Frames 17 and 19; Butts

September 9, 2014   Hours spent building to date:  103

Back to the boring stuff — done with frames 17 and 19.  They are toward the aft end of the pilothouse above the fuel tanks.

I have been very wasteful of my plywood, cutting everything I can from full sheets for strength, but producing a lot of big offcuts.  Mindful of the fact that I wasted a sheet with my mistake at 8.33 and wanting to have a full sheet left for a planking mistake, I decided to do frame 17 using three smaller pieces.

This means I had to connect the pieces into one big piece somehow.  There are three methods that I know of:

— Gluing together with epoxy and strengthening with biaxial fiberglass tape — a “butt joint.”

— Gluing together and bridging with another piece of plywood for strength — a “butt block.”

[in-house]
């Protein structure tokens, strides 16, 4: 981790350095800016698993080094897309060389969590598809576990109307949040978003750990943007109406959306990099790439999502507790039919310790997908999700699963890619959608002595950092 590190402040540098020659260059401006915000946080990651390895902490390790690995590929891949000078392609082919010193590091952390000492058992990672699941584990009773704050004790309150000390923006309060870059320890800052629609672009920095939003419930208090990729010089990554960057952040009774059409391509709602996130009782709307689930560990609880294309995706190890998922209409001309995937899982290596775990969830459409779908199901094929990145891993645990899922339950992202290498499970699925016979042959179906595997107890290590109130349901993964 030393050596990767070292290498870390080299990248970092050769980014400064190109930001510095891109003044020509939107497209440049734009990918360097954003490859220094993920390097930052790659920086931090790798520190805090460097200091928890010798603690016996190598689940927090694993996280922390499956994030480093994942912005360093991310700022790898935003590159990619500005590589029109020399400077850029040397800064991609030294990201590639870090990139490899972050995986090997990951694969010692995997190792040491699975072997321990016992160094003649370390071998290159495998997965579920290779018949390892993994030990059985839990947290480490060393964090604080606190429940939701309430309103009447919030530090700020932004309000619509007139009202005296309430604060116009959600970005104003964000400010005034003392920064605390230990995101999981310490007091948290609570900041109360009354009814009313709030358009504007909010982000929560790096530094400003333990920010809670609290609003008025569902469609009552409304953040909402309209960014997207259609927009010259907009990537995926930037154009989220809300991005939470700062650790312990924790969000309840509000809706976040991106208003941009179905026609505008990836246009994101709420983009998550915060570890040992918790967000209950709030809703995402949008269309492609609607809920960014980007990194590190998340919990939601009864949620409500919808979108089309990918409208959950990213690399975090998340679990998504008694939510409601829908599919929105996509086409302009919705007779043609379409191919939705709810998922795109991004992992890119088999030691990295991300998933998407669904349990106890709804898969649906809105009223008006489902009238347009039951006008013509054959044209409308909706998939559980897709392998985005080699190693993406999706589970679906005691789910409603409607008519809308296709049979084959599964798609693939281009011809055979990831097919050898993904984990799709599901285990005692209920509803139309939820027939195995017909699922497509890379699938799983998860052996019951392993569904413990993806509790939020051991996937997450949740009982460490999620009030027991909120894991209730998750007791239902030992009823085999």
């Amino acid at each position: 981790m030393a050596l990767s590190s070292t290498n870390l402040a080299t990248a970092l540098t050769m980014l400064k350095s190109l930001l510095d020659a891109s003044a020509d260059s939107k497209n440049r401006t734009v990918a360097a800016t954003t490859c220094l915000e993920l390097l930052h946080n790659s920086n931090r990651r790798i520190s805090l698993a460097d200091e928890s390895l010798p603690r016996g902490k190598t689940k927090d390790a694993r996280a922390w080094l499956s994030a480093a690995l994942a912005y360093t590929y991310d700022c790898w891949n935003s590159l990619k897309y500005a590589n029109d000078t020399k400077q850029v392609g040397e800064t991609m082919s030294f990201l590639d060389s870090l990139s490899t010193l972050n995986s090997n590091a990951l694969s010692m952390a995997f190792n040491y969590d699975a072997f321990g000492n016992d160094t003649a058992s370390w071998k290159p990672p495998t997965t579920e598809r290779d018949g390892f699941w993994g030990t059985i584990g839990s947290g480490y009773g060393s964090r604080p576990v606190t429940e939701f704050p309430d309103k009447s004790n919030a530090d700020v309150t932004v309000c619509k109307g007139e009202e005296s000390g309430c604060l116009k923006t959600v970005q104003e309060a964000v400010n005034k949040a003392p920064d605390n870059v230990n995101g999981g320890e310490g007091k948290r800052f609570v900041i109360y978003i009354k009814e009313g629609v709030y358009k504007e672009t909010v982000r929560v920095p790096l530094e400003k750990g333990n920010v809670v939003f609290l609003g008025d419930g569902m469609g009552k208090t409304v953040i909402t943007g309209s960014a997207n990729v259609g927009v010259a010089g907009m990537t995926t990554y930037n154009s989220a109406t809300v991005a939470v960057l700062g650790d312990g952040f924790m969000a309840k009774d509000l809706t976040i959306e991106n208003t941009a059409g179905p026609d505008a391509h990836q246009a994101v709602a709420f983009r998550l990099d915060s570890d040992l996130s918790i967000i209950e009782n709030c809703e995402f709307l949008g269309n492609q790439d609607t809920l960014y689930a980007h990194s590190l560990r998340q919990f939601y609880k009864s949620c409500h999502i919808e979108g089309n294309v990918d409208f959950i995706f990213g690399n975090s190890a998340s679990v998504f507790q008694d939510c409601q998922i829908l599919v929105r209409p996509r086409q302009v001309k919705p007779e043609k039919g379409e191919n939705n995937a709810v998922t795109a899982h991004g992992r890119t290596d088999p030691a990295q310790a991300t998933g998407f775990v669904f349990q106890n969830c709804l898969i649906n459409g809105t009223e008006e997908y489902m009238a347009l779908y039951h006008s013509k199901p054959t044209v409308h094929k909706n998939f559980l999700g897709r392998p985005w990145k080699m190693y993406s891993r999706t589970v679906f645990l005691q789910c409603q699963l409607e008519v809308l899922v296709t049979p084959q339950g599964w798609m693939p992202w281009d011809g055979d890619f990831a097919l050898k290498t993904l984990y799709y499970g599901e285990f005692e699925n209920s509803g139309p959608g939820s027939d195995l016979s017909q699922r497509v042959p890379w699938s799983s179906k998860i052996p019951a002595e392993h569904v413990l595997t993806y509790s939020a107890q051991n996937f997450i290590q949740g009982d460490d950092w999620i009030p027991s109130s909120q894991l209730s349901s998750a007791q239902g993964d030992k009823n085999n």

— Scarfing by cutting wide, shallow angles on either side of the two pieces and gluing them on top of one another to give the appearance of one piece.

Scarfing is the elegant solution, and very strong.  But it would require tricky layout — measuring for the scarf, measuring for the frame, cutting the frame, cutting the scarf, and hoping it all fits.  And no one if ever going to see these areas in the hull, so strength is what counts.

So I used a combination of one and two — a butt block on the front and tape down the backside. And in this case and areas where I had to join two full sheets, I picked areas with a lot of other structure — the keel, fore-and-aft-girders, doublers.

Should have checked this with Mark, but it sure seems strong to me.  Some of the single sheets are still a little flippy, but I think I could stand on 17 without it breaking.

Frame 17

Frame 17

Frame 19

Frame 19

Butt Block at 17 -- a girder goes into the slot on the right.

Butt Block at 17 — a girder goes into the slot on the right.

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